QUESTION TEXT: The constitution of Country F requires that…
QUESTION TYPE: Principle
- The country must sell state owned entities for the highest price possible.
- The country must make sure that citizens of Country F are the majority owners for at least a year after the sale.
ANALYSIS: The setup itself is confusing. Once you understand it clearly, the answers are a lot easier.
The constitution of Country F gives the government two conflicting requirements. It has to sell the entity for the highest price it can get. And it has to make sure citizens still own most of the new company.
How is this a conflict? Suppose foreigners are offering a higher price for shares of the entity. In that case, the government would have to choose between accepting a lower price from citizens or allowing majority foreign ownership.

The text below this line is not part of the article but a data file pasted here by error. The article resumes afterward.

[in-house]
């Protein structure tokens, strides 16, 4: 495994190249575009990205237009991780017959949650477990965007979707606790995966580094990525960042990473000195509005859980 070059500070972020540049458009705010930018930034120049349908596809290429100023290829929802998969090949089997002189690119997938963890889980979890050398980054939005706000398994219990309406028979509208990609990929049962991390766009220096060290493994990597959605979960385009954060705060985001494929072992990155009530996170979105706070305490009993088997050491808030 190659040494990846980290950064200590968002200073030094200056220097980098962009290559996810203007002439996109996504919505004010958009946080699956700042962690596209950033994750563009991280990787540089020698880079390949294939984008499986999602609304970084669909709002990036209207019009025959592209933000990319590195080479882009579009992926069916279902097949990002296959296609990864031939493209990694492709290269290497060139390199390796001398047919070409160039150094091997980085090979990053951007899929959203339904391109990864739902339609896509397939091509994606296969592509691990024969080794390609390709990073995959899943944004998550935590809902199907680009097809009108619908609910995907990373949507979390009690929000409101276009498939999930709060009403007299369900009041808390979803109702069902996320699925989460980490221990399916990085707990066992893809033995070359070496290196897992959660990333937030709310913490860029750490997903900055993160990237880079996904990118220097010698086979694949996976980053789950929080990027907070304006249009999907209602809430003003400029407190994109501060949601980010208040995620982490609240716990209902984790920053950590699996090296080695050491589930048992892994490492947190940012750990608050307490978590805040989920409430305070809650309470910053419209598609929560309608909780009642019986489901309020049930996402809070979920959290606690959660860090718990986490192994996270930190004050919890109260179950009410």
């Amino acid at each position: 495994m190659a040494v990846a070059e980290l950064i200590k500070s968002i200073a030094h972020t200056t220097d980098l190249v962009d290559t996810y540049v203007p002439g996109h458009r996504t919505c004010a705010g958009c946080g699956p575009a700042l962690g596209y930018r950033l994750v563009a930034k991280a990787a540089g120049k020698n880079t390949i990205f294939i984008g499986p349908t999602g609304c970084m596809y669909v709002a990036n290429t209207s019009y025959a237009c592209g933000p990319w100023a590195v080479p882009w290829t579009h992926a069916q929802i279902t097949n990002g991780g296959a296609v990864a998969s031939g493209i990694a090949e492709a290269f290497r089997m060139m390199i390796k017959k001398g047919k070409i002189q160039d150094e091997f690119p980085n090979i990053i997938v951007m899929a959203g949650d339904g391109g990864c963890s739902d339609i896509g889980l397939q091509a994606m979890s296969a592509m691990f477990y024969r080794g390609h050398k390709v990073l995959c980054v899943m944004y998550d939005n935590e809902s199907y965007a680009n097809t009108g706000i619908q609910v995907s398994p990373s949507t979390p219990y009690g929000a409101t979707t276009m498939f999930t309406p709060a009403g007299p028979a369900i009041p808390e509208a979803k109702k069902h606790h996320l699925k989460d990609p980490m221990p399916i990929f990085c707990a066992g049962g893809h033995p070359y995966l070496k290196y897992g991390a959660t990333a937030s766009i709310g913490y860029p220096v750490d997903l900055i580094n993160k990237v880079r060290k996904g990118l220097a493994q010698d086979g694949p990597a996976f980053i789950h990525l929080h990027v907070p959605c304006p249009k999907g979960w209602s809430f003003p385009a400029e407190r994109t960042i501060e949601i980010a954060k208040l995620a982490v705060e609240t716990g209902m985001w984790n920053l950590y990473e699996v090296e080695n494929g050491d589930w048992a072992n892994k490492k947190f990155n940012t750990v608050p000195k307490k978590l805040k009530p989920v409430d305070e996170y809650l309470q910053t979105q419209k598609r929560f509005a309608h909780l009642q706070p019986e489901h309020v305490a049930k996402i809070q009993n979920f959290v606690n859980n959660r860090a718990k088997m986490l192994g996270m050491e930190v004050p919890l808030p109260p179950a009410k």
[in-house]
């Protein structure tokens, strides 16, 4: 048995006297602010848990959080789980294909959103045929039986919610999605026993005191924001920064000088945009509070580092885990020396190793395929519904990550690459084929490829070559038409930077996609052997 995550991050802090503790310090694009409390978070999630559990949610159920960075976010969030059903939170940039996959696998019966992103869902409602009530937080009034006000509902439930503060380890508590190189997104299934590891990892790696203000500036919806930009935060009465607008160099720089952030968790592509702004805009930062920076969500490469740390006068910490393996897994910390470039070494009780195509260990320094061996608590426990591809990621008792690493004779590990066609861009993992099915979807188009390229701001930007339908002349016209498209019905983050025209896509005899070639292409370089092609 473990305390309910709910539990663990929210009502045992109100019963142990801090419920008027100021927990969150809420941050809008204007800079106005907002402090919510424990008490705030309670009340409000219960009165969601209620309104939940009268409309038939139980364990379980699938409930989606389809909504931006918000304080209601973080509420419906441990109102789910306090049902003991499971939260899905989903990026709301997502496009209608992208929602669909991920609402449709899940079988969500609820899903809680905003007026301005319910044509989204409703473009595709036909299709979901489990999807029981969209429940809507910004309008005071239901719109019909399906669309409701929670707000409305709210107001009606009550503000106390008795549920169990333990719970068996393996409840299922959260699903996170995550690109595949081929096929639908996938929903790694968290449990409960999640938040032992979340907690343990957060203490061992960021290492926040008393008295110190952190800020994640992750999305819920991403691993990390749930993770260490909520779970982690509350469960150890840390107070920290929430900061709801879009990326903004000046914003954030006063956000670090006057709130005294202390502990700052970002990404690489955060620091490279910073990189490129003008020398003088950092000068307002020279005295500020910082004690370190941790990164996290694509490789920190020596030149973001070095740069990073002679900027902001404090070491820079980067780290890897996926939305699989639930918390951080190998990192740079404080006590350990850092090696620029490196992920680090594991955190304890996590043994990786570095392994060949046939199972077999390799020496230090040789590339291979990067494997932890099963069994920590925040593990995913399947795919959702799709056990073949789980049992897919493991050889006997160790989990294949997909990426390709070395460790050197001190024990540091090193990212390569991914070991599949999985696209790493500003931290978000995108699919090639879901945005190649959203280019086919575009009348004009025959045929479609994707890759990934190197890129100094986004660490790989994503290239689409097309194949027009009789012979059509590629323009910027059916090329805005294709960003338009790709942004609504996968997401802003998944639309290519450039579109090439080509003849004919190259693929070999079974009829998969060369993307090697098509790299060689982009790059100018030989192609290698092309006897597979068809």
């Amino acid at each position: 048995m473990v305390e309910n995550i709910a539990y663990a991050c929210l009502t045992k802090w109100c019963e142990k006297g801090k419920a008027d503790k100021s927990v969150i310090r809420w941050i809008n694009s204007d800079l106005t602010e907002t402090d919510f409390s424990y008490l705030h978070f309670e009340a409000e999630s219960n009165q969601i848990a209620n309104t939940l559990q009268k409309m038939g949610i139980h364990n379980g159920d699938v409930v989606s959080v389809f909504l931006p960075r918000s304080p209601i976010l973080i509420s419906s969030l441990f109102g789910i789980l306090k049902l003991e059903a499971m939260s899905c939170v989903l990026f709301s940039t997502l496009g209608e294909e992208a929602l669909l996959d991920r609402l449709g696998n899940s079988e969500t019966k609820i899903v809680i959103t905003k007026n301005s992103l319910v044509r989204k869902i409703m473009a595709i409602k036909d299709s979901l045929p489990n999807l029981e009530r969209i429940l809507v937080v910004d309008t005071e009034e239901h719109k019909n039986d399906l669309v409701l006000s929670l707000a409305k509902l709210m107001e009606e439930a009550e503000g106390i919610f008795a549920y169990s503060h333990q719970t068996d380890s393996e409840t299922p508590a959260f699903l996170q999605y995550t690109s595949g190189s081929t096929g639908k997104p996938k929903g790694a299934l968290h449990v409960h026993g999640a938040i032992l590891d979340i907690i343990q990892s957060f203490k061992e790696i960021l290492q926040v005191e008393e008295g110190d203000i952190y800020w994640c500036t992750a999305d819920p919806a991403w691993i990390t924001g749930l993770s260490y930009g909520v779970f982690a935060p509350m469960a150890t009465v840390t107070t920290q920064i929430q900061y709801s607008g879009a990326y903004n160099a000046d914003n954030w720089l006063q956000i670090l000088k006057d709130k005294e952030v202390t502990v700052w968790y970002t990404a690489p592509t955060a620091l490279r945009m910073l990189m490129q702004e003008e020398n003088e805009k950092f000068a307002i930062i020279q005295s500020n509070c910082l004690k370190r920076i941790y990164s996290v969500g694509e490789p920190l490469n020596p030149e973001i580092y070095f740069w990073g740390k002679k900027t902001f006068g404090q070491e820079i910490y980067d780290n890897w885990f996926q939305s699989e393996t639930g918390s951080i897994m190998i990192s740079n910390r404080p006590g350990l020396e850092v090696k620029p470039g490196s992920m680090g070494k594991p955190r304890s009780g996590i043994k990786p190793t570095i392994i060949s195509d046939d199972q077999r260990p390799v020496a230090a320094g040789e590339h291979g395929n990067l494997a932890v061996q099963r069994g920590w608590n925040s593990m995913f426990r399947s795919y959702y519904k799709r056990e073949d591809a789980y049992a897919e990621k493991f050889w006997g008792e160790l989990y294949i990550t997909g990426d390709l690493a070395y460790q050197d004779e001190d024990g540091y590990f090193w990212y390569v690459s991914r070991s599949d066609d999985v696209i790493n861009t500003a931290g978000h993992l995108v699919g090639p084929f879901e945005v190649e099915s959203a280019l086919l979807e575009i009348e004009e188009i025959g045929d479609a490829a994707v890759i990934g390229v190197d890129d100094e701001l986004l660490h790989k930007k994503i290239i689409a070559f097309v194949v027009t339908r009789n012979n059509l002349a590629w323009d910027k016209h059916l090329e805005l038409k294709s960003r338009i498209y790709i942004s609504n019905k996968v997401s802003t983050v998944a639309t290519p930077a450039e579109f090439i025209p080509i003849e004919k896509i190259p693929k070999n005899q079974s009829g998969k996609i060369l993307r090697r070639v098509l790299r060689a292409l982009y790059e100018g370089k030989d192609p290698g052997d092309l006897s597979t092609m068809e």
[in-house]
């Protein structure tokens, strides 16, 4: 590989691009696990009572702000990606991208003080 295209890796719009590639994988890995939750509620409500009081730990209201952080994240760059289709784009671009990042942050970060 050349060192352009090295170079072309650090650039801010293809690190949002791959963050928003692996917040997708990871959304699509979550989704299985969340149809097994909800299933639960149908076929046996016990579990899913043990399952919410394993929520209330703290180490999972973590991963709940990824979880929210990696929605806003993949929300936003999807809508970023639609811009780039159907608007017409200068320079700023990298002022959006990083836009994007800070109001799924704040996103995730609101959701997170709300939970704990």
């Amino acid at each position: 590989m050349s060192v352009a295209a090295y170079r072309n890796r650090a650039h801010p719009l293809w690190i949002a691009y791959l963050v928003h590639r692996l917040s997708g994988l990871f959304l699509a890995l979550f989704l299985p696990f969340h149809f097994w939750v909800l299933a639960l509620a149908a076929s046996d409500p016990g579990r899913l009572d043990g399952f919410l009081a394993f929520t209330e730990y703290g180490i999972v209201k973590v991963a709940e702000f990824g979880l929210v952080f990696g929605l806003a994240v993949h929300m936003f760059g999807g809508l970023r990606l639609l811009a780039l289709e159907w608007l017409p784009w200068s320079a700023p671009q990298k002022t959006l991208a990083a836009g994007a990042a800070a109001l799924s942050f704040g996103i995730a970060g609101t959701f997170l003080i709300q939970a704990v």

To be clear: the governments is not required to own any part of the entity after sale. Instead, it’s required to make sure that private citizens of country F have majority ownership of the new company.
- A minority share of StateAir by non-citizens is fine. This situation violates no rules.
- It doesn’t matter where operations take place. It only matters where the new owners of National Silver live. The majority of the shares will be owned by citizens, so this is fine.
- The question is asking which situation necessarily violates a rule. Here, World Oil Company has made “one of” the highest offers for PetroNat. But that doesn’t matter: the government has to accept the highest offer. We don’t know if the highest offer is foreign or domestic, so we can’t say that this situation must lead to a violation.
- The highest bid for National Telephone is fine. Citizens own a majority of the shares.
- CORRECT. This leads to a violation. Either the government will get a lower price, or foreigners will own most of StateRail.
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